Nancy and I were blessed to have our daughter, Allison, visit us over the weekend. It is a significant sacrifice for her to visit us as it is a five hour car trip from her home in Bellevue to our home in Spokane; that is when I-90, including Snoqualmie Pass, is clear. Yesterday, during her trip West the pass was not clear. We checked the on-line report before she left and thought that she would not have trouble. However, somewhere around Moses Lake, Allison saw an alert that chains would be required for her to make it over the pass. Her first instinct was to call me.
During the rest of the evening we communicated back and forth. As I sat in my comfortable warm house, I thought about what real value I was adding to Allison’s situation. Why was it important to her to have me involved? I was not able to offer any physical help. I know how to purchase and put on car chains, but I could not do it for her. I was not there. Also, due to my physical distance, I could not directly assess her situation and I refused to make decisions for her. She was responsible to gather data and chart her course. So, what value was I adding that made her continue to call me during the next couple hours as she walked through a stressful set of circumstances?
After discovering that she needed chains, she decided to keep going. She stopped in Ellensburg and bought chains. She drove on to the pass. Pulled over in the dark and, after recruiting help from strangers, got the chains on. Drove over the pass. Again pulled over in the dark and took the chains off by herself. And, finally safely arrived safely in Bellevue.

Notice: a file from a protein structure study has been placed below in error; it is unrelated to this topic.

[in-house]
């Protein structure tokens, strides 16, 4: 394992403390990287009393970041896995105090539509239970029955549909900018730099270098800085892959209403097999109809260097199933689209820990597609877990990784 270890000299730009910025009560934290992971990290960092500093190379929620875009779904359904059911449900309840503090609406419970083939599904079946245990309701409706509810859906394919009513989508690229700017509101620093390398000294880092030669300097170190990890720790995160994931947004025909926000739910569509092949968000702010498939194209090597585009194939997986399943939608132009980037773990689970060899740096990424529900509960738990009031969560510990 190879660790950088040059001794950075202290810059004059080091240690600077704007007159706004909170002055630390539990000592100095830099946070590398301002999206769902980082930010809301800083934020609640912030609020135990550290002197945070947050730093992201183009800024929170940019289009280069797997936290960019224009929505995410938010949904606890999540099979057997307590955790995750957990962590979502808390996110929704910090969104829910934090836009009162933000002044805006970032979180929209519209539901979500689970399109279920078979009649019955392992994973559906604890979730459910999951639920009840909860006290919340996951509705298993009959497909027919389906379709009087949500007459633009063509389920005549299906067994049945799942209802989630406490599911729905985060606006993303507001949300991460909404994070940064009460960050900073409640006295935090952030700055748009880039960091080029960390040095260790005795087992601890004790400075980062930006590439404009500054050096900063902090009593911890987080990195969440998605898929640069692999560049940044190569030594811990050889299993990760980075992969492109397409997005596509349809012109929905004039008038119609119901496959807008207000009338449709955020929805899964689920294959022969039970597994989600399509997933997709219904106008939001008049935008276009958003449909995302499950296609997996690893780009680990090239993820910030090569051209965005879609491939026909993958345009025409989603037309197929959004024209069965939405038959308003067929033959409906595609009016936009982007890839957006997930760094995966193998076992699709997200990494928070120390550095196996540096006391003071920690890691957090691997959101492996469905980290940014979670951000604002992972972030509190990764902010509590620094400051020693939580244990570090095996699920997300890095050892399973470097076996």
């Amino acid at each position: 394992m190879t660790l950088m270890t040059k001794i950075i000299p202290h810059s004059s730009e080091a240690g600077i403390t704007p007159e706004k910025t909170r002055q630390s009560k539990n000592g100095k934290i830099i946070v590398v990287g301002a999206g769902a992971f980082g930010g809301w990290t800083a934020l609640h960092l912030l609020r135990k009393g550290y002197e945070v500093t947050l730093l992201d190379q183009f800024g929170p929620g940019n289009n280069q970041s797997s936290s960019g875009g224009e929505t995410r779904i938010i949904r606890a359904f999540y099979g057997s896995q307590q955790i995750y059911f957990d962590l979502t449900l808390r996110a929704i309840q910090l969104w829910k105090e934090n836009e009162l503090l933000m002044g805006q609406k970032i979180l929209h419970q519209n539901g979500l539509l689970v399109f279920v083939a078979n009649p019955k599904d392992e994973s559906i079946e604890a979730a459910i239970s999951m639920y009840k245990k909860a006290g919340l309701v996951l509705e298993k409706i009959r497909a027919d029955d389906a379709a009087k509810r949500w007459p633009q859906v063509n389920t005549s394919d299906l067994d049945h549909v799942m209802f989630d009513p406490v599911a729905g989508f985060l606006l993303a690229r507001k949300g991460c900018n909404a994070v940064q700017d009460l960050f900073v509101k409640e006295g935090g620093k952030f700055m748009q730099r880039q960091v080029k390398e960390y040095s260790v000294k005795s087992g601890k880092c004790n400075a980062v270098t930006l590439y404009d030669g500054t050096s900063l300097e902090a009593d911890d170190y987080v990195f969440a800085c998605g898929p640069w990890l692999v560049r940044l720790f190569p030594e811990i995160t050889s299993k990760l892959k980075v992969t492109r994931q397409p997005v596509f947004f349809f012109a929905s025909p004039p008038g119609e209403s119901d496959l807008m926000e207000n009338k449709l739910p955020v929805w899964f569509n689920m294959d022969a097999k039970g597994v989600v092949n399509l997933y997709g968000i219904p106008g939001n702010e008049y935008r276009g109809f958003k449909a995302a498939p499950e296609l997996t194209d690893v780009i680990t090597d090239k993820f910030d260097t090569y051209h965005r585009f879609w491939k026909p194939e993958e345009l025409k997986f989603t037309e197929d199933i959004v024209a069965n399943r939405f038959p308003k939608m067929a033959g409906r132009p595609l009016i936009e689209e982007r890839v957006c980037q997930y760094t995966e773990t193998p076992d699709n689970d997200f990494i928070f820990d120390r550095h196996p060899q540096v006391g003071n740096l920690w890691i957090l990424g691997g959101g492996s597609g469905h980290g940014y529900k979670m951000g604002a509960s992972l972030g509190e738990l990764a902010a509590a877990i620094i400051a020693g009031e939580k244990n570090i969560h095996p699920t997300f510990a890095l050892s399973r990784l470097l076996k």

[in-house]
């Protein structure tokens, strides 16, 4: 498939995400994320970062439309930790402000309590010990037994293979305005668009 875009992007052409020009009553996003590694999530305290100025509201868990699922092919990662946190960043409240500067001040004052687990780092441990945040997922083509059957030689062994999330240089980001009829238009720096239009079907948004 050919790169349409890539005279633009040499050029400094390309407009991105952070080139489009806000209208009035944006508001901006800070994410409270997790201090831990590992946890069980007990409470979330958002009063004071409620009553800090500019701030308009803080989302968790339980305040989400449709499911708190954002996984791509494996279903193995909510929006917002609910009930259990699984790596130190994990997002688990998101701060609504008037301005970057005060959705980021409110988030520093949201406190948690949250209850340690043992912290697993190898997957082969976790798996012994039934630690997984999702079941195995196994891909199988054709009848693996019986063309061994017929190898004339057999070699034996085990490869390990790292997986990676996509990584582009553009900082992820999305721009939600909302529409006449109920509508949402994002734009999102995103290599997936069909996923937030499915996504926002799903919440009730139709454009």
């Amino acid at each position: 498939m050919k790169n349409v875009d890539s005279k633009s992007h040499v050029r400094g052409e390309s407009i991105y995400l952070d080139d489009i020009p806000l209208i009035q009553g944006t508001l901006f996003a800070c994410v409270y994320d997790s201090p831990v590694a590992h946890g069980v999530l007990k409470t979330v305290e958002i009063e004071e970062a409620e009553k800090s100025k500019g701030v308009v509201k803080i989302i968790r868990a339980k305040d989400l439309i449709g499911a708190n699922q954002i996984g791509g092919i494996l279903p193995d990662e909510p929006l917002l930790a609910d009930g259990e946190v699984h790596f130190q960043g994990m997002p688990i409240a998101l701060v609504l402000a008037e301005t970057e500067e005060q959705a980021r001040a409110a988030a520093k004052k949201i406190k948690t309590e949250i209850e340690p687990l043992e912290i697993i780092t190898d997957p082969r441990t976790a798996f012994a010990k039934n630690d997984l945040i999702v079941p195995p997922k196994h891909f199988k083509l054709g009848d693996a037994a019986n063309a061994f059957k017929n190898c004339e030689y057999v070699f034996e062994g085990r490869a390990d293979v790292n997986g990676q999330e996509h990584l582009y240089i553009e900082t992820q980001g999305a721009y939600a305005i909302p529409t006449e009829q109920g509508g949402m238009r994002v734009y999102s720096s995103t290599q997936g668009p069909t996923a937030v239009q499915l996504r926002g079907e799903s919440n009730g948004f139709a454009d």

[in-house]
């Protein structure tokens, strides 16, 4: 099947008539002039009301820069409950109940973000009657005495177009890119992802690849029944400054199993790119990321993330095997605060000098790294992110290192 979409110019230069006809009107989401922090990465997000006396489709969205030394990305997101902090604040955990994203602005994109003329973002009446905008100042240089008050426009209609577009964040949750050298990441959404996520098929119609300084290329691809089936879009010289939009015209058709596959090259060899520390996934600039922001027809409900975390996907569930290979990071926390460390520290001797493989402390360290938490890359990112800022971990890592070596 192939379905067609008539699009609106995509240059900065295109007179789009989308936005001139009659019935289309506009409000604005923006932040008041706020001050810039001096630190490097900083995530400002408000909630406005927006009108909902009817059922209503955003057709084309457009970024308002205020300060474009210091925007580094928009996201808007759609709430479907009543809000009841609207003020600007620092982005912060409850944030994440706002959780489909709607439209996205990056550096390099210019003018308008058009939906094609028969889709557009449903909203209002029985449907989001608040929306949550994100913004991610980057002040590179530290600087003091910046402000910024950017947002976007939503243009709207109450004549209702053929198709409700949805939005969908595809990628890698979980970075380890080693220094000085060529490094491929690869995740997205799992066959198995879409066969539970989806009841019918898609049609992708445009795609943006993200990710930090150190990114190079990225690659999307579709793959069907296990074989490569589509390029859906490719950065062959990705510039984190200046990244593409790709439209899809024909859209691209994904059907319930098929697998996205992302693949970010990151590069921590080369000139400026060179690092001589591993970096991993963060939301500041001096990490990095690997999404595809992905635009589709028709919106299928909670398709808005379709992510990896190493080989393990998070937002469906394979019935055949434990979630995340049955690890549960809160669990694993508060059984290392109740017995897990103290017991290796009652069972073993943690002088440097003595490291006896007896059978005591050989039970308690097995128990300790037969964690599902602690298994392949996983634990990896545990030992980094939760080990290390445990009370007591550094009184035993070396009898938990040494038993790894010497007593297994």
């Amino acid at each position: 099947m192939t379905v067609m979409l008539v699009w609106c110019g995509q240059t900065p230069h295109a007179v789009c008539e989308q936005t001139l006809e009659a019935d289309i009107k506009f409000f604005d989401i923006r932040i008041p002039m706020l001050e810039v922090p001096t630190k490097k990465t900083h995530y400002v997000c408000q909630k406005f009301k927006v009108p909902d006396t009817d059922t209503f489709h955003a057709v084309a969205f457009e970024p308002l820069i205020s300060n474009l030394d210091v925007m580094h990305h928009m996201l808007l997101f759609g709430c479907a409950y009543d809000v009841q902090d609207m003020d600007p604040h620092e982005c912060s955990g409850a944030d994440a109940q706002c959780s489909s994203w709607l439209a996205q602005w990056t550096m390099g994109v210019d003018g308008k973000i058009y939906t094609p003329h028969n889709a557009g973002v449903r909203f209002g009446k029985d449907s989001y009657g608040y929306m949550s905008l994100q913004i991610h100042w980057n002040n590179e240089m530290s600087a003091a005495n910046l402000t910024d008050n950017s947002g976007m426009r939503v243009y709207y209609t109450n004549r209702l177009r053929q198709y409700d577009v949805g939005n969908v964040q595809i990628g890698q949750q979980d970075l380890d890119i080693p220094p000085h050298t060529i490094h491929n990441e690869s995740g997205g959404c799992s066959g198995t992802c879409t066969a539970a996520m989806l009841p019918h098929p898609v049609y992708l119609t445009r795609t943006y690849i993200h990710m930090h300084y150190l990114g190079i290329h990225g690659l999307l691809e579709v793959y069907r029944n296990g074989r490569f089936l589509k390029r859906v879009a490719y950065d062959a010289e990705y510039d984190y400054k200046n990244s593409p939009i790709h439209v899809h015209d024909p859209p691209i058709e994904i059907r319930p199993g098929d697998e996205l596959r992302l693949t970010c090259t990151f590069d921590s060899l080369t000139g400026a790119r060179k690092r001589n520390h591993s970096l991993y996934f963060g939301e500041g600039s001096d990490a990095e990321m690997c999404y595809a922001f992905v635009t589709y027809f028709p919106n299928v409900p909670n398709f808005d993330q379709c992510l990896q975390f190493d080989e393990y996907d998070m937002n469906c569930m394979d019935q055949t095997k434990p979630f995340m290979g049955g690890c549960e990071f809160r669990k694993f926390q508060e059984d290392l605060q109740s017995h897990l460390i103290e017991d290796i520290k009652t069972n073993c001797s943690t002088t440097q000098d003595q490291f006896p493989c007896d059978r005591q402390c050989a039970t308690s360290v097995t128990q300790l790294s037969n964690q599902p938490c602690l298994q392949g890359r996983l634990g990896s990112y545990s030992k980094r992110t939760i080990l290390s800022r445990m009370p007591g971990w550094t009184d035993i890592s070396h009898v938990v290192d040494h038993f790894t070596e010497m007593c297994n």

I imagine most people would be intimated by the situation Allison found herself in yesterday. Certainly Allison was. Yet, as she took one step at a time, she handled it very well. What was it that enabled her to succeed? She called it moral support. The last thing she said during our final phone call was, “Thank you for being there for me. The moral support really helped.”
What real value was I able to offer? Vicarious courage. My simple words of encouragement increased her chances of success. Three or four times she felt like giving up. Each time I said, “You can do this.” She believed me and pushed on. Before long, she was through the stress and safely on her way.
I don’t mean to take away from the courage she demonstrated. She was very brave throughout the evening. In fact, one way she expressed her courage was to acknowledge she did not have enough and she asked/allowed me to vicariously make up the difference.
Recognizing this cause me to look for others who need vicarious courage. Who else can I encourage with a, “You can do it!” I want to be the kind of leader who helps those around me succeed by offering them moral support.